Originally posted by Beka Thoning with the impressive Alaska Stillpoint Lodge in Halibut Cove, Alaska. If you're looking for an unforgettable Alaskan getaway for your family or business, check out this majestic lodge. Their service and food is amazing; they purchase their seafood from us and other local fishermen.
Alaskan artists dedicate entire exhibits to its ocean-fresh, silvery-blue patterns. I wear locally-made earrings with embedded salmon skin jewels. We cure and tan it and make salmon skin leather wallets and baby slippers and bustiers. We even see the Alaskan coastal brown bear ripping off the skin of a salmon (his favorite part) and leaving the rest behind. That's not just because he likes the taste. The majority of those healthy omega-3 fats are stored within the salmon's skin.
Just like the brown bear- Alaskan humans LOVE eating salmon skin. An expertly grilled fillet of salmon has some sexy, smokey-charred grill marks, moist and flaky flesh, and sizzling, crispy skin. We often even serve it skin side up so it won't get soggy on the plate. My daughter loves peeling the skin off a pan-seared king salmon filet, then returning it, salted and flat, right back into the cast iron skillet to fry in its own oils like a clandestine chicharrón. <<Crunch>> So good! The scales are so soft and small that you can't even detect them. Chop it up like bacon bits in your salad. My personal favorite is thin strips of crispy salmon skin wrapped up in a Nori sushi roll and dipped in wasabi creme.
It breaks my heart to think about all the wasted wild Alaska salmon skin. I cringe when I see a happy customer's empty plate, licked clean... a perfect piece of salmon skin the only thing remaining. At the lodge, any scraps go into the chicken bucket, so nothing is really wasted. And I know many a home cook shares their discarded salmon skin with their beloved pets... but for a fact many too many beautiful pieces of salmon skin end up in the trash. In the landfill.
Maybe several reasons...
However, when you opt for wild-caught, sustainable Alaska salmon there are significantly fewer toxins than in farmed salmon.
Let's talk about not wasting wild Alaska salmon skin.
Too many times I've seen a recipe that reads something like this... "8 oz. filet of sockeye salmon, deboned, discard skin". Discard?! No way! So I set out to figure out how to utilize salmon skin -- and not just by way of me frying it and shoving it into my mouth while hovering over the stove -- but more strategically.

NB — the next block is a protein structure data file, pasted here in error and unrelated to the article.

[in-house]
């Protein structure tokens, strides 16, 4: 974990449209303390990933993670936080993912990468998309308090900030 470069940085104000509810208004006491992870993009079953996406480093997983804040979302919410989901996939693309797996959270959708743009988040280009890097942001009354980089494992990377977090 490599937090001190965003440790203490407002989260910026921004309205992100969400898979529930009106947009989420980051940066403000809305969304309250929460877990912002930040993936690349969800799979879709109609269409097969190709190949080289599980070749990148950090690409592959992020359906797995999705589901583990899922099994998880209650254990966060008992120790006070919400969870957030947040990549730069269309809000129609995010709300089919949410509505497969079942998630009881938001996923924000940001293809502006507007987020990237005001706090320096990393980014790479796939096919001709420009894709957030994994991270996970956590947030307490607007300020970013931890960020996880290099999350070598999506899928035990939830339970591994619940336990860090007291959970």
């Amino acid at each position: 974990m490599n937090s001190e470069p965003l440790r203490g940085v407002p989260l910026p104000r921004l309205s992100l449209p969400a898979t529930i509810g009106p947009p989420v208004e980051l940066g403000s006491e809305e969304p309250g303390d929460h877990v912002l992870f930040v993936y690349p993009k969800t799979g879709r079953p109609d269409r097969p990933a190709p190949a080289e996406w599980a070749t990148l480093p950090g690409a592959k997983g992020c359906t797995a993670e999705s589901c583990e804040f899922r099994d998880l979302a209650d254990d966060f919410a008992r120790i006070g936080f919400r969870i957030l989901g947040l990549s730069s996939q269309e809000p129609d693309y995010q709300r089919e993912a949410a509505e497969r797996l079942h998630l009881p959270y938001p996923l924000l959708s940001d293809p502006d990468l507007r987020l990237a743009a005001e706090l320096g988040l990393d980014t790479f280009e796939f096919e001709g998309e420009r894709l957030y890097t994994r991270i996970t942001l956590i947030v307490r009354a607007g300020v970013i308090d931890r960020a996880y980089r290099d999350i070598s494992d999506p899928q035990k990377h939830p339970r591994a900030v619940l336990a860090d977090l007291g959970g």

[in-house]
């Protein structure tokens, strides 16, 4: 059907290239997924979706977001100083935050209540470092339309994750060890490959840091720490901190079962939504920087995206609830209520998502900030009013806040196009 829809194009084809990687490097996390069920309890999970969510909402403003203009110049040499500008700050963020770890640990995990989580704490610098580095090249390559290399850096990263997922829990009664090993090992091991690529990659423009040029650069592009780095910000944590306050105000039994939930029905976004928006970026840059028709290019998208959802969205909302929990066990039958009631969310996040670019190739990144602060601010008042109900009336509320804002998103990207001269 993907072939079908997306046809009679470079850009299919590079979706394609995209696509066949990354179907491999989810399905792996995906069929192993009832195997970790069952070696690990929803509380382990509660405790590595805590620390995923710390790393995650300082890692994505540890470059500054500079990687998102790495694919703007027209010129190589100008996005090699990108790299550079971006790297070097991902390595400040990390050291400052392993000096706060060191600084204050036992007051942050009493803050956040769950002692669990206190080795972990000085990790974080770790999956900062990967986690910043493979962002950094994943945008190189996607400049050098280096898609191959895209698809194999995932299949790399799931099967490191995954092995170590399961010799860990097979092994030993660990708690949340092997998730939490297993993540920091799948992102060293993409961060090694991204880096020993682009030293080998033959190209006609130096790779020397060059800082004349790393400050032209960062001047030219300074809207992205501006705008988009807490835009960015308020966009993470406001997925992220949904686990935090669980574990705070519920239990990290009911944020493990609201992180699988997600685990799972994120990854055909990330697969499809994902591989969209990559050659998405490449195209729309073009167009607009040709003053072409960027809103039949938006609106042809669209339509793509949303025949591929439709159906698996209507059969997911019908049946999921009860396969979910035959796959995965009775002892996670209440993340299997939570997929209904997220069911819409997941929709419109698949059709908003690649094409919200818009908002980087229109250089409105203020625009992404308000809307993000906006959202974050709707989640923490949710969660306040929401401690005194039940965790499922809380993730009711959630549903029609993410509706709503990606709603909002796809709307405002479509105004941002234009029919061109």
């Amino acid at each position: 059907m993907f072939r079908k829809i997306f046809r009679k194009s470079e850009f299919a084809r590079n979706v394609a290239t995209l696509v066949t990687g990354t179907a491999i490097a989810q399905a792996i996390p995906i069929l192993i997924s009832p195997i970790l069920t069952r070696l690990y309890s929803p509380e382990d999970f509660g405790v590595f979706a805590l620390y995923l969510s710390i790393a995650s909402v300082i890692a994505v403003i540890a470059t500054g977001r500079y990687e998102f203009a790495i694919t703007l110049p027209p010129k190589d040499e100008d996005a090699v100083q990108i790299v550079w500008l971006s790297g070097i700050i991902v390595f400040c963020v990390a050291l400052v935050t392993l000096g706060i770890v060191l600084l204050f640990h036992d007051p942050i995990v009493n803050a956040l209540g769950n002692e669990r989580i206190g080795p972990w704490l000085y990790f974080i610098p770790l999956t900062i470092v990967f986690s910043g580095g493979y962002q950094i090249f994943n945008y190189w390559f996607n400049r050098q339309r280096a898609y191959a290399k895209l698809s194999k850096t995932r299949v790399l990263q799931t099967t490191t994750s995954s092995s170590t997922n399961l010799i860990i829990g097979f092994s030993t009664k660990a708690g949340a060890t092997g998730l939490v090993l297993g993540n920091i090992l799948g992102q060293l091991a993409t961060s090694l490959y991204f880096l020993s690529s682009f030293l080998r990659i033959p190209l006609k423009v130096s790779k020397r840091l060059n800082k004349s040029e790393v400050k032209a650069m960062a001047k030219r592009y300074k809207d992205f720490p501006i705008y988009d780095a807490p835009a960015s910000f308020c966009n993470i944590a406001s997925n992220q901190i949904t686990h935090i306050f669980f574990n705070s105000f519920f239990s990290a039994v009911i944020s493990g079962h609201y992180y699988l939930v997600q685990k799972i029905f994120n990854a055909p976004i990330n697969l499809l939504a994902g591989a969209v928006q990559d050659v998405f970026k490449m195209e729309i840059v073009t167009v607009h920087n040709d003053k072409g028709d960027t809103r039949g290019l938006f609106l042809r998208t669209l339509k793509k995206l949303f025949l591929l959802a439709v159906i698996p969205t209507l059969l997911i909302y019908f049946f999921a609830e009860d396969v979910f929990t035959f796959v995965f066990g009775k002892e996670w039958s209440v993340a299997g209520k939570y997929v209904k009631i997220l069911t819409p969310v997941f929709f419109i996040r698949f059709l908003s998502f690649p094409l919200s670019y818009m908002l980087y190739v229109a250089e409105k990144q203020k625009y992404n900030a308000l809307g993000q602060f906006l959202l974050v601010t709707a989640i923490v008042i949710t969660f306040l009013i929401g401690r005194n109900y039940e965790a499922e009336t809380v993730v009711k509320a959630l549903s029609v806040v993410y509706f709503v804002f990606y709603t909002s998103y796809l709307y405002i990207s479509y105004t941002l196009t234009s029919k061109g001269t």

One thing that I found is salmon skin can add beneficial binding power and moisture to my favorite salmon cake recipe... making them Perfect Salmon Cakes. Check out my recipe and the secret technique... and please eat those wild Alaska salmon skins!
Beka Thoning, Alaska Stillpoint Lodge
By Beka Thoning, Alaska Stillpoint Lodge
Minimum 2 hours prep time. Chilled ingredients form better cakes!
Yield: 20 cakes, easily doubled
Preheat oven to 350° F.
In an oven proof pan, place salmon skin side down. Brush with olive oil and sprinkle with salt and pepper. Roast for 10 to 15 minutes, until just cooked then remove from the oven and cover with a tight-fitting lid. Allow to rest for 10 minutes and refrigerate until cold.
In another pan on the stovetop, combine butter, olive oil, onion, celery, capers, seasoning, salt and pepper over medium heat stirring occasionally until the vegetables are soft, approximately 10 minutes. Stir in sun-dried tomatoes and parsley and cook another 5 minutes. Remove from heat and allow mixture to cool to room temperature.
Flake the chilled salmon into a large bowl, remove bones and reserve skin. Combine the salmon skin, mayonnaise, mustard, and eggs in a blender on high speed until smooth, then pour into the bowl with the flaked salmon. Mix in 1 cup of the bread crumbs and the cooled vegetable mixture and stir well to combine. Once again, refrigerate for 30 minutes or overnight. Shape into 20 (1.5-ounce) patties, and coat in remaining bread crumbs. (Can freeze individually on a sheet pan at this stage)
In a large cast iron skillet, heat another 2 tablespoons butter and 2 tablespoons olive oil over medium heat. Add the croquettes in batches and brown for 3 minutes on each side. To keep them warm, place a cooling rack on a sheet pan in a 200° F preheated oven, and transfer the batches onto the rack as they come out of the skillet.
Serve hot with lemon, dill and garlic aioli.
(Feel free to substitute Vegenaise and/or gluten-free bread crumbs... both work fine.)
Mix together and store in airtight container.
Blog cover photo originally posted by @griermountain
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